In June, José María “Chemari” Andres, Christine Baschinger, Samuel Gomez, Jorge Valle, and I (all Spaniards) climbed new routes on the northeast faces of Jurau A (5,640m) and Jurau B (5,727m), which are the two main peaks on the northeast flank of Siulá Grande (see disambiguation note below). We climbed alpine style by logical routes, however did not reach the true summits of either peak.
We reached our base camp at Laguna de Siulácocha (4,290m) on June 13, following acclimatization climbs in the Cordillera Blanca.
Chemari and Samuel Gómez teamed up to climb a new route on Jurau A’s rocky northeast face. They left base camp on June 18 to make a high camp around 4,700m on the east flank of Jurau A and B, above Laguna Quesillococha. The next day they climbed seven pitches, encountering difficult snow climbing, and then bivouacked. On the second day they climbed nine pitches, reaching a second bivouac. On day three they made a summit push but were turned back a few meters from the top due to the dangerous state of the snow. They retreated to their previous bivouac and spent a third night on the wall. On June 22, they completed the descent to base camp by rappelling the face. They called the route Chanchos y Chacras (1,000m, 6c M4 + 65°); it is characterized mostly by rock climbing, with some stretches of mixed and snow climbing.
At the same time, Jorge Valle and I teamed up to climb Jurau B. We left base camp on June 19, using the same high camp around 4,700m. On June 20, we began climbing at 4:30 a.m. up a prominent goulotte on the northeast side and found good conditions (200m, WI4). We then traversed up and left on obvious terrain for 200m, then up and right for many pitches to reach the northeast rib. We followed the rib and then traversed left and upward on snow toward the lower northern summit (5,650m). After more than 18 hours of climbing, terrible snow conditions and a lack of protection forced us down approximately 20m below this summit. We bivouacked in an ice cave not far below our high point and then began our full descent at sunrise, making ten 70m rappels along with downclimbing. The route to our high point was 900m, WI4 + M6 75°.
– David Pérez, Spain
Jurau A and Jurau B, Disambiguation and Notes on 2018 Climbs: The 2018 AAJ perpetuated an error regarding the “Jurau” chain of peaks by noting that a 2017 attempt on the east face of Siulá Grande began on “Siula Antecima.” This should have been described as Jurau B, the modern name for this summit.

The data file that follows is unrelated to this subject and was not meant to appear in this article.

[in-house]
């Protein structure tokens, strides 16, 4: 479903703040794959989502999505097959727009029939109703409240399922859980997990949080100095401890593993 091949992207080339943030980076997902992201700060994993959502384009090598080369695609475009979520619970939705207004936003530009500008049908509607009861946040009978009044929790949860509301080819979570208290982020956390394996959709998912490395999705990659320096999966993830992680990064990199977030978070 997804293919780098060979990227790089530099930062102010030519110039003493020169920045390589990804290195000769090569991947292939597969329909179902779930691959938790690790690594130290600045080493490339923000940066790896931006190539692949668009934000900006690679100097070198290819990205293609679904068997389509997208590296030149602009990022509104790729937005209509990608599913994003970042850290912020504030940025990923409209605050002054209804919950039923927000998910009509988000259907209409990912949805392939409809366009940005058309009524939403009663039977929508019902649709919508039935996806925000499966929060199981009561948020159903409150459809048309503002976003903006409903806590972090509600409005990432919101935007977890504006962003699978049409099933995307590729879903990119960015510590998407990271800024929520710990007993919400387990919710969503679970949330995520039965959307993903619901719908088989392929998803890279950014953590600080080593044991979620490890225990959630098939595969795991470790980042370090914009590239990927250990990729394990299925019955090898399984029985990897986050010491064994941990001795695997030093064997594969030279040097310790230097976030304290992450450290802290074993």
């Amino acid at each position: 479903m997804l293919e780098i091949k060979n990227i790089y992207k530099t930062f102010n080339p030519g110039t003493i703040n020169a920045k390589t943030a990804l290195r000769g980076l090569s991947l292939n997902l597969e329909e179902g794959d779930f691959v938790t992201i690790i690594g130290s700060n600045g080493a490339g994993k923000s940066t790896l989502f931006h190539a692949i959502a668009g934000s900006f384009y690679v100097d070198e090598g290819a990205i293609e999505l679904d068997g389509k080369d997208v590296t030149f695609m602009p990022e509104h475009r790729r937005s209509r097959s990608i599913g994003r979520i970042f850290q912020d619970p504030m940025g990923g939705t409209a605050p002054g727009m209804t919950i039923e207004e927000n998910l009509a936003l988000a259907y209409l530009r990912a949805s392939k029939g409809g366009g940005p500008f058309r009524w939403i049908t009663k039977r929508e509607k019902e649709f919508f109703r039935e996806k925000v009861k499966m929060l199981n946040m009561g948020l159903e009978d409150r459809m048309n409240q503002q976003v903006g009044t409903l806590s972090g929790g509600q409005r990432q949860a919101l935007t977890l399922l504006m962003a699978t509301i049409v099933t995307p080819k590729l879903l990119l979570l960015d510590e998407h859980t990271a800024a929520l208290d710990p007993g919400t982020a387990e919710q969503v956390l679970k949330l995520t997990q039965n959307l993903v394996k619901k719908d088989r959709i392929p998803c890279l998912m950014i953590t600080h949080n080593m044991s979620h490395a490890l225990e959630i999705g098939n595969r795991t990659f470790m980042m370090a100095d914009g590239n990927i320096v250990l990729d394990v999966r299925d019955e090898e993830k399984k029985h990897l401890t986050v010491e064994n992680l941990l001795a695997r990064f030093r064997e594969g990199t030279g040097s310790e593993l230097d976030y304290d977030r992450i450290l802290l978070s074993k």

The Nevados Jurau were historically noted to be the chain of peaks extending north to south along the entire eastern flank of Siulá Grande, from Cerro Azulchocha in the north to Nevado Trapecio in the south. This was first documented in a 1939 German cartographic study, and the alphabetical enumerations of the Nevados Jurau were confirmed by the Peruvian government in 1969–1970. Jurau is the Quechua name for a local grass with a purple flower that grows at the base of these peaks.
Subsequently, however, a surge of climbing activity on the Siulá Grande massif and ensuing documentation labeled the 5,640m and 5,727m peaks extending from Siulá Grande’s northeast flank as Jurau A and Jurau B, northwest of the original Jurau chain. The “real” Jurau A and B are probably the 5,350m and 5,594m peaks extending from the northeast ridge of Nevado Carnicero (5,980m; Jurau C: by the alphabetical classification). However, despite the illogical labeling of Jurau A and B on Siulá Grande’s northeast side, it is best to stick with the modern working definition to avoid further confusion. [Sevi Bohorquez has prepared an excellent annotated map and photos, viewable on the AAJ website, to illustrate these discrepancies. Further information can be found at his blog on Andean climbing.]
Therefore, the initial Bernasconi-Bordella 2017 attempt on the east face of Siulá Grande began on the flanks of Jurau B (5,727m) not, as stated in AAJ 2018, on “Siula Antecima,” which is a subsidiary point northeast of the true summit of Jurau A (5,640m) and which was named erroneously by a 2007 Italian expedition. The primarily ice-covered Jurau B lies between the primarily rocky Jurau A and Siulá Grande’s northeast face.
The 2018 climb by José María Andres and Samuel Gómez on Jurau A ended a few meters below what we could call the northwest summit (ca 5,500m). This minor summit is almost 200m away from the true summit, which has just one recorded ascent, by Lindauer and Salger in 1964 (the peak was called “Nevado Bavaria” in AAJ 1965). Likewise, the 2018 climb by José David Pérez and Jorge Valle on Jurau B ended below what would be considered the northern summit (ca 5,650m), which was reached by Pinto, et al, in 2014 (AAJ 2015). The highest top of Jurau B remains unclimbed.
– Erik Rieger, adapted from information provided by Sevi Bohorquez, Peru